In nature, raw aluminum reacts with air and forms a very thin oxide layer on the surface. Once the thin oxide layer forms, the underlying aluminum is insulated from the air and the oxidation does not propagate. Anodizing is the process of forming the same oxide layer on aluminum as nature does, except anodizing does a much better job than nature. Anodizing produces an aluminum oxide layer, also called the anodic film that is thick, hard, and colourable. The structure of the anodic film is a network of honeycombs cells.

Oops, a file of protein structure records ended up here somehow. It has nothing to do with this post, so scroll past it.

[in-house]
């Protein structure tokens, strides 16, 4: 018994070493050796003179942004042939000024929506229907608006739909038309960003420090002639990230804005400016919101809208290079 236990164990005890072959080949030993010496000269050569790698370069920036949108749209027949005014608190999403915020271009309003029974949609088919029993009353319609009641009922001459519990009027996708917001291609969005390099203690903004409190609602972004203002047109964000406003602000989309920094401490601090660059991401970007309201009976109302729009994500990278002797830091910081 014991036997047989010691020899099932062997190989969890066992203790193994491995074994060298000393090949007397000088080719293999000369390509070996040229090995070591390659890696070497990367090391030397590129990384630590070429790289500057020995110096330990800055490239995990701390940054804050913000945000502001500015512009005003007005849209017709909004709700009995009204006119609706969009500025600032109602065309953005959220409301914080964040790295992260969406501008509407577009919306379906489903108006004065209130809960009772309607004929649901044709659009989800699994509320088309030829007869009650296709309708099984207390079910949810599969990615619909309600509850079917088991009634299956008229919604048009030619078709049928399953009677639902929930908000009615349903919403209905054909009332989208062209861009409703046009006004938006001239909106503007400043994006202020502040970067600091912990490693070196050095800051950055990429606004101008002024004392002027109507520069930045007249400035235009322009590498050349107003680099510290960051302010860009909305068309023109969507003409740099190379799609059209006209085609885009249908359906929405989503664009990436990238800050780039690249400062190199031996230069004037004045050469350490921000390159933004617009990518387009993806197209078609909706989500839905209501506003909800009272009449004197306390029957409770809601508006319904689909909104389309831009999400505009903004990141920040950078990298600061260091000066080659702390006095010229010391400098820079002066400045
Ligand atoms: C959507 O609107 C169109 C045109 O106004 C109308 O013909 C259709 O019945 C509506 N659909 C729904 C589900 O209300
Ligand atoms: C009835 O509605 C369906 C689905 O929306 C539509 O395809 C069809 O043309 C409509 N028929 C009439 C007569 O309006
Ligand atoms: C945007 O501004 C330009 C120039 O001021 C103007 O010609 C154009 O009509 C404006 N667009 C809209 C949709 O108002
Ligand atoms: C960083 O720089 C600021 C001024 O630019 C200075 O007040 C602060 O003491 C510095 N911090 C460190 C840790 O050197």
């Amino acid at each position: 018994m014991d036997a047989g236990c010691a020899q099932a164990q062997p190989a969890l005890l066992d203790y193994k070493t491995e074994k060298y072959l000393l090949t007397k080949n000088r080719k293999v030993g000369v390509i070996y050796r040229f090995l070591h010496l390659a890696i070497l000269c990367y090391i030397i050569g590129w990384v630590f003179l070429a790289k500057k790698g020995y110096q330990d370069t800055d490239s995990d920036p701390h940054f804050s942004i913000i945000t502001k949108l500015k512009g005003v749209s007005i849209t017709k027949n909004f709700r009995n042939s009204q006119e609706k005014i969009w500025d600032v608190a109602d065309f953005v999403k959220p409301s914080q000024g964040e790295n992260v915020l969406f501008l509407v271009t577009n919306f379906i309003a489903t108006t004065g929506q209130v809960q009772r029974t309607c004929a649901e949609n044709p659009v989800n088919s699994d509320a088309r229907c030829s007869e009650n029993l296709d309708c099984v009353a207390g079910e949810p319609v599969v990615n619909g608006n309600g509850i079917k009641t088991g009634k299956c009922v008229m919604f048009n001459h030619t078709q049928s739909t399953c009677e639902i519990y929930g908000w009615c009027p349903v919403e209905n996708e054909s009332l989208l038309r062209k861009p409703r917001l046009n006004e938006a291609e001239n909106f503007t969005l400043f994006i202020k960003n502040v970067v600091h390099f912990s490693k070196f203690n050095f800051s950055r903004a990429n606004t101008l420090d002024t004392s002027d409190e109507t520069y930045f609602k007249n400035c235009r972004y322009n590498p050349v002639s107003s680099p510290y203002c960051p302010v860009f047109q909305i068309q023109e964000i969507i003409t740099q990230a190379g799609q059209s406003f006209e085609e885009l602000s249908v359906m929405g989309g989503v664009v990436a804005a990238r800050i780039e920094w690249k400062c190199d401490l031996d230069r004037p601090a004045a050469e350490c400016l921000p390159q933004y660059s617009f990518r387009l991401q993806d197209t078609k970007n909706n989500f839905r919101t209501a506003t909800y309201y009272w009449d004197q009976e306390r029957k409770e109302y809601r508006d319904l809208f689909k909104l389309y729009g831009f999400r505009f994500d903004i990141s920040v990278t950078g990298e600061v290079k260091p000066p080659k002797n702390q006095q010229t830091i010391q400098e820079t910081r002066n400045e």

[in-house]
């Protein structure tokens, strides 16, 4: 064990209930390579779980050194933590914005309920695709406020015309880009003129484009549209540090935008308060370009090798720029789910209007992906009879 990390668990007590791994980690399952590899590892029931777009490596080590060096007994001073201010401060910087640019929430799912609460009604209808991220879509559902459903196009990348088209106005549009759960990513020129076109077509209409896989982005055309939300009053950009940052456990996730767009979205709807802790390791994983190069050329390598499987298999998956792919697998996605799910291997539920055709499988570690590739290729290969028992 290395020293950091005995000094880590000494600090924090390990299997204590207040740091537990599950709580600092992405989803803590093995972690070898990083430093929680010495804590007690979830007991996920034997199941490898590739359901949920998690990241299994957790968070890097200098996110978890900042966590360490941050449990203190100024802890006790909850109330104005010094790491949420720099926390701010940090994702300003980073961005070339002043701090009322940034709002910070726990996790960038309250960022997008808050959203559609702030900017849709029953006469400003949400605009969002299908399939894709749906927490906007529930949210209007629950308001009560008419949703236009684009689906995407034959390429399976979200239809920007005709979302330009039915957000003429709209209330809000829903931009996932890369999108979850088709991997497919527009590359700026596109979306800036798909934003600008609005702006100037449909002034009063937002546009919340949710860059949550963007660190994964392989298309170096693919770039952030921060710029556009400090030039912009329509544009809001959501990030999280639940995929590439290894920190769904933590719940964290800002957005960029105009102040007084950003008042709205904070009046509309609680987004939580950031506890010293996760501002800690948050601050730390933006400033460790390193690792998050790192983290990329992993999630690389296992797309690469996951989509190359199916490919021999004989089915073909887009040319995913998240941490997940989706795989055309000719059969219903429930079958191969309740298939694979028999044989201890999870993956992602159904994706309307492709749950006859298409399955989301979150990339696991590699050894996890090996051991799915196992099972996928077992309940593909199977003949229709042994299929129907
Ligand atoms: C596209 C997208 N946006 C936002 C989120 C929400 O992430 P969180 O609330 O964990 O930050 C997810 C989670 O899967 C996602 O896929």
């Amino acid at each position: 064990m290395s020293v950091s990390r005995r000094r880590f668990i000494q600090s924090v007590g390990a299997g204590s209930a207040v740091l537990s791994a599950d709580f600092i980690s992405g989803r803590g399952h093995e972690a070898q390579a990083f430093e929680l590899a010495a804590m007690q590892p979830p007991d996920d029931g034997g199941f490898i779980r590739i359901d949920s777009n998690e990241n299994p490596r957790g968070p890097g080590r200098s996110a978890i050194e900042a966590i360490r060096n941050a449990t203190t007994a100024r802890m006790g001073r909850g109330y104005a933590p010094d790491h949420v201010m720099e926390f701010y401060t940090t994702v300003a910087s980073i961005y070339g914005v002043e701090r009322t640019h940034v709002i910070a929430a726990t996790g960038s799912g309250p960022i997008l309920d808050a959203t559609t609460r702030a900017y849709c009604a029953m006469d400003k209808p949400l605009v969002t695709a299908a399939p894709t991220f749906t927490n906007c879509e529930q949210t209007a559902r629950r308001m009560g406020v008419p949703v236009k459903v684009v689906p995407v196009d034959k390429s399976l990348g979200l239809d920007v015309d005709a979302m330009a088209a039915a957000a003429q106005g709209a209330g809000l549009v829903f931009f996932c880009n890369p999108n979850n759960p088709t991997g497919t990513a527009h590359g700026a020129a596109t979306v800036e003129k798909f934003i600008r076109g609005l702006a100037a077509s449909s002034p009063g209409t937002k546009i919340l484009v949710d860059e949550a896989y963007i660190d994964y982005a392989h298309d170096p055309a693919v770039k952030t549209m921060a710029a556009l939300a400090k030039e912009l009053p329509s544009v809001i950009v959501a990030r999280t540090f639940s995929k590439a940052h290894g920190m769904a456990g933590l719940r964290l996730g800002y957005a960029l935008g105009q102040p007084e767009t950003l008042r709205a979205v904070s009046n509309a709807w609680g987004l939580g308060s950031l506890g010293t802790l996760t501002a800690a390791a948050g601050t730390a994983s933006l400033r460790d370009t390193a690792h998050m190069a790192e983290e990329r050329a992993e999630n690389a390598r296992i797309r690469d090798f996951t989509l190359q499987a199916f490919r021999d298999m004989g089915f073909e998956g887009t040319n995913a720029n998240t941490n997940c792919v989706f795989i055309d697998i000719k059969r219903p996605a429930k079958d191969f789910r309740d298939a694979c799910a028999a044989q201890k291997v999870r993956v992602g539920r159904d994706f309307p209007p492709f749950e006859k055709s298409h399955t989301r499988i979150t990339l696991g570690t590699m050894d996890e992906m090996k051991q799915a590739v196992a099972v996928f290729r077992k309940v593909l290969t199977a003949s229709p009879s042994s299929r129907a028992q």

By varying the operating condition of the anodizing process, the thickness, hardness, and pore diameter of the anodic film can be controlled to achieve different properties.